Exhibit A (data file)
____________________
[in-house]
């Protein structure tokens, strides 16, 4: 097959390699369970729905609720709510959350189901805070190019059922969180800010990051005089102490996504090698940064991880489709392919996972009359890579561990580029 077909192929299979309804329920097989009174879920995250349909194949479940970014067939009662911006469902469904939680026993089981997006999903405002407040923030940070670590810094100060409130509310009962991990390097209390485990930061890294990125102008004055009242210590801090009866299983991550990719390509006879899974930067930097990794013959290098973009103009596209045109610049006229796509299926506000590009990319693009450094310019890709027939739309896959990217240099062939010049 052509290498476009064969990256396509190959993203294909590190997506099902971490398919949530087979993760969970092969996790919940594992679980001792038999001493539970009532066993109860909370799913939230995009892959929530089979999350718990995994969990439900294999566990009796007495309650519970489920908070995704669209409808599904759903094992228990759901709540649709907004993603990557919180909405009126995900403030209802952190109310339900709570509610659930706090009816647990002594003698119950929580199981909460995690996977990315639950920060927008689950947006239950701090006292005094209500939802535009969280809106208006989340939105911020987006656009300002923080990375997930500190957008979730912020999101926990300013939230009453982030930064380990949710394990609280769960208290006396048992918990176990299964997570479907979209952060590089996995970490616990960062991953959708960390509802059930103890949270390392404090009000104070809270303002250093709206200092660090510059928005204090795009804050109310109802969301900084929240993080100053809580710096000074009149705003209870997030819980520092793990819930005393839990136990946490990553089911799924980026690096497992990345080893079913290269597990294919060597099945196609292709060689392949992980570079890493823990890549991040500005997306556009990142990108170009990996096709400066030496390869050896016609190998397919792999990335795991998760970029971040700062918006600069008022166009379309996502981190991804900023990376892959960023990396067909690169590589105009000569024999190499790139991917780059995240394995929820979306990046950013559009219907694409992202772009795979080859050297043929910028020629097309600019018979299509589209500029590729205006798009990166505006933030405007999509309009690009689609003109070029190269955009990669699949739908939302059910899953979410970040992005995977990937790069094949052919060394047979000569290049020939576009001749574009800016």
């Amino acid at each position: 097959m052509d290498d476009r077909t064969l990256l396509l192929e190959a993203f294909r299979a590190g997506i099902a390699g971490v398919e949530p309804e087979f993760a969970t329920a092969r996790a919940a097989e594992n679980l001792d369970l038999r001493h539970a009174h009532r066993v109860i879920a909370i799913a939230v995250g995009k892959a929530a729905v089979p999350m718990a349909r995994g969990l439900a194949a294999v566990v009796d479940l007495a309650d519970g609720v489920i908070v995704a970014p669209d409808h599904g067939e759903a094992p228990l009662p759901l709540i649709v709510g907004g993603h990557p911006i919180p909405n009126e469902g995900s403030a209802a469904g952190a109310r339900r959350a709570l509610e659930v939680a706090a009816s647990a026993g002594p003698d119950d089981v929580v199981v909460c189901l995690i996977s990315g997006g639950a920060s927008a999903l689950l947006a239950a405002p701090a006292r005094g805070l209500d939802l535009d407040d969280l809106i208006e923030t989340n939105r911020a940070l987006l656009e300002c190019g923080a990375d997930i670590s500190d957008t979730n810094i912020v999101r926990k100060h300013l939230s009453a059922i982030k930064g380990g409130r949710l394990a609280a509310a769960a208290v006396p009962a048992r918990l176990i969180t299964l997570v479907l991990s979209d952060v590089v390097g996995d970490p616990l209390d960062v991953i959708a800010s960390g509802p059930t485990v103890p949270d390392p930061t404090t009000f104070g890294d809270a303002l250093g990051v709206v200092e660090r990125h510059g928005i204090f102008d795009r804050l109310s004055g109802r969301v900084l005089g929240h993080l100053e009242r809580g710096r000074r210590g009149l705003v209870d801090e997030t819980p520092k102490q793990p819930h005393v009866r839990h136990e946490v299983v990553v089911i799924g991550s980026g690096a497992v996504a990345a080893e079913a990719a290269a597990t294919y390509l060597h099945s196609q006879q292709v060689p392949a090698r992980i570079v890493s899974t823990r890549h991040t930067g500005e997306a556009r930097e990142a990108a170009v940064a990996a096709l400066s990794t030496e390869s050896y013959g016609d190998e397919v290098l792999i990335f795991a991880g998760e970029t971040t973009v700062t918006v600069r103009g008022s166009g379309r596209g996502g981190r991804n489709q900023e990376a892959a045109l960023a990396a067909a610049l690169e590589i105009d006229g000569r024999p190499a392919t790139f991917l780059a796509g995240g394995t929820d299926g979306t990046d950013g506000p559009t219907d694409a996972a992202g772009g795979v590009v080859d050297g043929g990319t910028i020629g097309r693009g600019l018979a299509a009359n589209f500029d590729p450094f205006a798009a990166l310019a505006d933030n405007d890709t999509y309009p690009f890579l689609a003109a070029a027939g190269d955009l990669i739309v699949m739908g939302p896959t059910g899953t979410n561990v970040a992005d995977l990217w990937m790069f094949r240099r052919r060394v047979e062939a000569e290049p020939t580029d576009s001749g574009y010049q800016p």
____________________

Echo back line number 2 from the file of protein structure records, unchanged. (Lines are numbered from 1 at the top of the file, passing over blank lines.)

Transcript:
């Protein structure tokens, strides 16, 4: 097959390699369970729905609720709510959350189901805070190019059922969180800010990051005089102490996504090698940064991880489709392919996972009359890579561990580029 077909192929299979309804329920097989009174879920995250349909194949479940970014067939009662911006469902469904939680026993089981997006999903405002407040923030940070670590810094100060409130509310009962991990390097209390485990930061890294990125102008004055009242210590801090009866299983991550990719390509006879899974930067930097990794013959290098973009103009596209045109610049006229796509299926506000590009990319693009450094310019890709027939739309896959990217240099062939010049 052509290498476009064969990256396509190959993203294909590190997506099902971490398919949530087979993760969970092969996790919940594992679980001792038999001493539970009532066993109860909370799913939230995009892959929530089979999350718990995994969990439900294999566990009796007495309650519970489920908070995704669209409808599904759903094992228990759901709540649709907004993603990557919180909405009126995900403030209802952190109310339900709570509610659930706090009816647990002594003698119950929580199981909460995690996977990315639950920060927008689950947006239950701090006292005094209500939802535009969280809106208006989340939105911020987006656009300002923080990375997930500190957008979730912020999101926990300013939230009453982030930064380990949710394990609280769960208290006396048992918990176990299964997570479907979209952060590089996995970490616990960062991953959708960390509802059930103890949270390392404090009000104070809270303002250093709206200092660090510059928005204090795009804050109310109802969301900084929240993080100053809580710096000074009149705003209870997030819980520092793990819930005393839990136990946490990553089911799924980026690096497992990345080893079913290269597990294919060597099945196609292709060689392949992980570079890493823990890549991040500005997306556009990142990108170009990996096709400066030496390869050896016609190998397919792999990335795991998760970029971040700062918006600069008022166009379309996502981190991804900023990376892959960023990396067909690169590589105009000569024999190499790139991917780059995240394995929820979306990046950013559009219907694409992202772009795979080859050297043929910028020629097309600019018979299509589209500029590729205006798009990166505006933030405007999509309009690009689609003109070029190269955009990669699949739908939302059910899953979410970040992005995977990937790069094949052919060394047979000569290049020939576009001749574009800016």